When it comes time to celebrate birthdays, anniversaries, and other milestones, there’s nothing quite like cake, but a new toolkit issued recently by Business in the Community and Public Health England is recommending that UK employers seek healthier alternatives for celebrations in the workplace. The Independent highlighted the toolkit’s recommendations earlier this month:
“Employers have a responsibility to provide safe workplaces that do not damage an employee’s health and environments that support healthier lifestyle choices,” the guide reads. “Healthy employees drive a healthy business.” … Instead of bringing in treats with a high sugar content, the guide proposes offering free fruit and vegetables around the workplace for people to take at their leisure.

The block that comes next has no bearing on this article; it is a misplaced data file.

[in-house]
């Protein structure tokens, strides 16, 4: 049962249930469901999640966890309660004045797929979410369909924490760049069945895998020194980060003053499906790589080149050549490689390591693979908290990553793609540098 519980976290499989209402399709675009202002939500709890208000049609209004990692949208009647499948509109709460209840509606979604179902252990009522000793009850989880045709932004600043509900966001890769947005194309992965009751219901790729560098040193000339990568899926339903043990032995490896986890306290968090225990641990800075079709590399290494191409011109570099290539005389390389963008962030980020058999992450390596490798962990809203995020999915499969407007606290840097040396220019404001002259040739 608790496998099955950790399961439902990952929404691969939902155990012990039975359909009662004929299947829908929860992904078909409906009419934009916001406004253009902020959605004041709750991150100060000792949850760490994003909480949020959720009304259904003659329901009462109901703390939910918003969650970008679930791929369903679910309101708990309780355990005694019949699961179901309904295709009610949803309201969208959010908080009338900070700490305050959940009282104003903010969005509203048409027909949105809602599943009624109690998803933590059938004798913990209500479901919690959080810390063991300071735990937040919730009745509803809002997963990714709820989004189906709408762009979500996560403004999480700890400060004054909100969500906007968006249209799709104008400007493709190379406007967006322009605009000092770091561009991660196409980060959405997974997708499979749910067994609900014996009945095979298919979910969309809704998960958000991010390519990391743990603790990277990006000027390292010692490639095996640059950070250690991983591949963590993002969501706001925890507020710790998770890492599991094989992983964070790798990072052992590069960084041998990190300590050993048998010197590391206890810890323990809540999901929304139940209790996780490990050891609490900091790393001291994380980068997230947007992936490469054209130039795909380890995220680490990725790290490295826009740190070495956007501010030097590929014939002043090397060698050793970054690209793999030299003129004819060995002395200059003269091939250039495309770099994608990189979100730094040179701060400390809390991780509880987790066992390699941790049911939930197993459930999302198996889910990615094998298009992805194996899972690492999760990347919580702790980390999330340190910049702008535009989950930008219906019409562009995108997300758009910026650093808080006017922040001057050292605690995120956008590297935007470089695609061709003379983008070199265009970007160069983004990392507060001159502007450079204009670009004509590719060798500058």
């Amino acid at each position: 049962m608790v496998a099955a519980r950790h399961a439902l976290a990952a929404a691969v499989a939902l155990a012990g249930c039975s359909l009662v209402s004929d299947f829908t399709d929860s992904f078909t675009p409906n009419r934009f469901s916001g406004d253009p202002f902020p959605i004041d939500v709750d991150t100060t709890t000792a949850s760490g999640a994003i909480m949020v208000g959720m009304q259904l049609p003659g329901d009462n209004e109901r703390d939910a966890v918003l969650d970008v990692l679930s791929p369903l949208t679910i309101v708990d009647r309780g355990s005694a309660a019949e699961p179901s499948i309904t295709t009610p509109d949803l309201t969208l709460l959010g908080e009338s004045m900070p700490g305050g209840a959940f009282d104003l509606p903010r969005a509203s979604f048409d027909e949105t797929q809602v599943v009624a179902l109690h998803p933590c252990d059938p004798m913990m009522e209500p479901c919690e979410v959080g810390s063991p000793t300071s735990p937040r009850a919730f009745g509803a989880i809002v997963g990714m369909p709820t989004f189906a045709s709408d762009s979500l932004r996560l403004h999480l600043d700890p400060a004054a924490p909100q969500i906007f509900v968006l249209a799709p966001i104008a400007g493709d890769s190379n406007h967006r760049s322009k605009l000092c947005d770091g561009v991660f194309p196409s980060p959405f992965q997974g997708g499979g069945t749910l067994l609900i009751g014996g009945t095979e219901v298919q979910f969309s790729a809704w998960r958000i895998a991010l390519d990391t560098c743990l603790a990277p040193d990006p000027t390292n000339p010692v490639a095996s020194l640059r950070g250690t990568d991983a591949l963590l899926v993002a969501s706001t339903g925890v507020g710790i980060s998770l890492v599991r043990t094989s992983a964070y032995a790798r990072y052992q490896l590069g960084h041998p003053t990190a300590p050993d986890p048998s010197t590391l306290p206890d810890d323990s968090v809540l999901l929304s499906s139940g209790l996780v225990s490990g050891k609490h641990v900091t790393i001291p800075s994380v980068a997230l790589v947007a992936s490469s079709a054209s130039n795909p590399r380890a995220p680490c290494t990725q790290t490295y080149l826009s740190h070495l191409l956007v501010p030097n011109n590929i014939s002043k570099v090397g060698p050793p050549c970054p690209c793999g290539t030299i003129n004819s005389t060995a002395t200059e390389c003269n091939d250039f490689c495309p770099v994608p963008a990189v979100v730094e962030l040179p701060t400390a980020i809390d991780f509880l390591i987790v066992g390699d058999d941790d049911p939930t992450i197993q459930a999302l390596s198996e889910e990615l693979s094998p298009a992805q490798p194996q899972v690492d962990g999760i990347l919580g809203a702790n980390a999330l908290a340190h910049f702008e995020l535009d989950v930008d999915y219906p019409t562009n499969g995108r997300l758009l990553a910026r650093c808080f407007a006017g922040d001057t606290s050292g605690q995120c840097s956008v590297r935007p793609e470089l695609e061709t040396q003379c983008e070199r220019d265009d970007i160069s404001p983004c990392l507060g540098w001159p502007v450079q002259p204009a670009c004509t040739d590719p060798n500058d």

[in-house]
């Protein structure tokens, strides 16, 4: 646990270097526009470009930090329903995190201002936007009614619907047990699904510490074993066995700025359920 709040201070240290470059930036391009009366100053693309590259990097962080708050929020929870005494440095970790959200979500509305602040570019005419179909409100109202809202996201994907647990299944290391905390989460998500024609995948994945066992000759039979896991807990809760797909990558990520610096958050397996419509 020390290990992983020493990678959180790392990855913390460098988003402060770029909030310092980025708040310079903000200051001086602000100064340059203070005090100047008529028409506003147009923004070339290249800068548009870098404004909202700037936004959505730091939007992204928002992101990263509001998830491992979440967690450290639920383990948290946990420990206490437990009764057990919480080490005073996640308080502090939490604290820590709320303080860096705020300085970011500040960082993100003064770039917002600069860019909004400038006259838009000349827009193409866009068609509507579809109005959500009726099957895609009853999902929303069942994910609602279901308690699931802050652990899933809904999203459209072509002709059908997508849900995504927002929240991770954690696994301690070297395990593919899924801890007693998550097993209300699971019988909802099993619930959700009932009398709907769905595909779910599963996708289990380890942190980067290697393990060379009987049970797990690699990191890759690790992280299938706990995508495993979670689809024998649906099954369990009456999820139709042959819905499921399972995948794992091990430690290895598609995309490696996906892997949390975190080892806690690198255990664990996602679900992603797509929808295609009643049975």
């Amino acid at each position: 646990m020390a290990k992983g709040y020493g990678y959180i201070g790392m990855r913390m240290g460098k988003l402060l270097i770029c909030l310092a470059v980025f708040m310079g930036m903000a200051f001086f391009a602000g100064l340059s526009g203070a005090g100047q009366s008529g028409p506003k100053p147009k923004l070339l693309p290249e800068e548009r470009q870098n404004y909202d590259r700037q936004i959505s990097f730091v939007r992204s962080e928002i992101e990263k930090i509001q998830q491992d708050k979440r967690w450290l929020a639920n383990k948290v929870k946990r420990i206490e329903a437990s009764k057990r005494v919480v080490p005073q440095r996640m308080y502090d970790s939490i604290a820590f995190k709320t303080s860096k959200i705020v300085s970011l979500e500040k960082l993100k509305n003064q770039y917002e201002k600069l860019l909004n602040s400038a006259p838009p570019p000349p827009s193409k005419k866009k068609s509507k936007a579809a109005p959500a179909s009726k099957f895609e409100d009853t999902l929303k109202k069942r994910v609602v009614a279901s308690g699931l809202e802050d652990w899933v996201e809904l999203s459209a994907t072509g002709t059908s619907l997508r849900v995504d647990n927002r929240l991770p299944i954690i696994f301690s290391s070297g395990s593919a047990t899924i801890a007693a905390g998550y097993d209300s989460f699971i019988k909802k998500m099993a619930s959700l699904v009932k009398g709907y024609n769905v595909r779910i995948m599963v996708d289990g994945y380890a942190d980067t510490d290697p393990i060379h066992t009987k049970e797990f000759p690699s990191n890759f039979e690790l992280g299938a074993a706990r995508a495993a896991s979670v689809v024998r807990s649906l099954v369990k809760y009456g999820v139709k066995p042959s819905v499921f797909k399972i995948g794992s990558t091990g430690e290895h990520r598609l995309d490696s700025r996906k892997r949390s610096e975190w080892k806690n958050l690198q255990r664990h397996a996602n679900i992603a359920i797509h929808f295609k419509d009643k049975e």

Public Health England has calculated that the cost of an unhealthy workforce costs the UK taxpayer more than £60bn a year, which is why it is crucial that employers take better care of the health of the individuals in their workforce.
The organizations’ suggestions caused some controversy after some media outlets erroneously reported that Public Health England had banned cake in the workplace (it hasn’t). This is not the first time UK employers have been urged not to let them eat cake, as it were: Last year, the Faculty of Dental Surgery warned that the abundance of sweets in the workplace could be hurting productivity, along with employees’ physical and dental health. As People Management‘s Georgi Gyton reported at the time, office cultures that encourage unhealthy snacking could be having a negative impact on employee wellbeing at the precise moment employers are being called upon to do more to promote it: